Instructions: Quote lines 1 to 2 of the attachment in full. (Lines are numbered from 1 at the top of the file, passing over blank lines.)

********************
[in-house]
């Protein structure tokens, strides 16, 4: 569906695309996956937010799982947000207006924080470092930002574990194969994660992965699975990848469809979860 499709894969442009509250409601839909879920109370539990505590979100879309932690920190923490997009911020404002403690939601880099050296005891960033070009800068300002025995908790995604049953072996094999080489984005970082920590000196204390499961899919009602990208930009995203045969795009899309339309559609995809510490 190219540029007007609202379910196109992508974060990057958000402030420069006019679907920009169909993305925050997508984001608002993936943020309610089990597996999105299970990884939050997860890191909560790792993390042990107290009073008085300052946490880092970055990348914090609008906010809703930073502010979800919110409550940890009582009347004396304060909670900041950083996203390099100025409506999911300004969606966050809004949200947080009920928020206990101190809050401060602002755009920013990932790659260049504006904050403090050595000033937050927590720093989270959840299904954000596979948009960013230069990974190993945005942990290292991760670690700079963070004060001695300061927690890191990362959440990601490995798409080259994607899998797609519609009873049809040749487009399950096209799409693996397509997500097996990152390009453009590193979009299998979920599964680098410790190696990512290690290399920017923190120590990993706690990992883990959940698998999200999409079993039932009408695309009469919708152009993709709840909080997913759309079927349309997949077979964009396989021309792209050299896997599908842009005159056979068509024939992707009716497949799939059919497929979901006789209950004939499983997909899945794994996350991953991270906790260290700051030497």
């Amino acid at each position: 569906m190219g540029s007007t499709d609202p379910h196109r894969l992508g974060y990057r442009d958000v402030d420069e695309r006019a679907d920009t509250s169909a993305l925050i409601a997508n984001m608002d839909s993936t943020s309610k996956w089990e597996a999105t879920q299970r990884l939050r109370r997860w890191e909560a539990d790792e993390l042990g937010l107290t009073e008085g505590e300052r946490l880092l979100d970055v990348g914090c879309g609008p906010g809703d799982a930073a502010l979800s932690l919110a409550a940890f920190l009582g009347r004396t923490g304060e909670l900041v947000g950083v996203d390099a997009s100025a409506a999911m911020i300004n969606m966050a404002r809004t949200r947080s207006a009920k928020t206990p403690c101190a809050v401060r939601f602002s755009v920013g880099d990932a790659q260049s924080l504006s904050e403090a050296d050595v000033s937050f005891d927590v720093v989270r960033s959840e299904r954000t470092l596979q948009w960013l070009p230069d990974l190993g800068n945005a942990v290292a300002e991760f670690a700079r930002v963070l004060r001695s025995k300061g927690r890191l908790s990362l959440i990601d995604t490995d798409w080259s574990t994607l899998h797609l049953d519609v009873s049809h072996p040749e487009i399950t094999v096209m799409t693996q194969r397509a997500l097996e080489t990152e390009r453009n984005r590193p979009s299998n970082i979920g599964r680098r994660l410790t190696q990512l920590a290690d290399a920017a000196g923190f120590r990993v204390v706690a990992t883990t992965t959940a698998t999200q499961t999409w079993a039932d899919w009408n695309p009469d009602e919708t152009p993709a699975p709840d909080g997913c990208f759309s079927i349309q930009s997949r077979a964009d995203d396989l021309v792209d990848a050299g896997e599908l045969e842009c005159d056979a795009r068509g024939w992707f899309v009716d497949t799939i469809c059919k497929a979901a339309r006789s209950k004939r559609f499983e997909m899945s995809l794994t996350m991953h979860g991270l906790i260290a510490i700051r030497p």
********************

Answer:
[in-house]
């Protein structure tokens, strides 16, 4: 569906695309996956937010799982947000207006924080470092930002574990194969994660992965699975990848469809979860 499709894969442009509250409601839909879920109370539990505590979100879309932690920190923490997009911020404002403690939601880099050296005891960033070009800068300002025995908790995604049953072996094999080489984005970082920590000196204390499961899919009602990208930009995203045969795009899309339309559609995809510490 190219540029007007609202379910196109992508974060990057958000402030420069006019679907920009169909993305925050997508984001608002993936943020309610089990597996999105299970990884939050997860890191909560790792993390042990107290009073008085300052946490880092970055990348914090609008906010809703930073502010979800919110409550940890009582009347004396304060909670900041950083996203390099100025409506999911300004969606966050809004949200947080009920928020206990101190809050401060602002755009920013990932790659260049504006904050403090050595000033937050927590720093989270959840299904954000596979948009960013230069990974190993945005942990290292991760670690700079963070004060001695300061927690890191990362959440990601490995798409080259994607899998797609519609009873049809040749487009399950096209799409693996397509997500097996990152390009453009590193979009299998979920599964680098410790190696990512290690290399920017923190120590990993706690990992883990959940698998999200999409079993039932009408695309009469919708152009993709709840909080997913759309079927349309997949077979964009396989021309792209050299896997599908842009005159056979068509024939992707009716497949799939059919497929979901006789209950004939499983997909899945794994996350991953991270906790260290700051030497």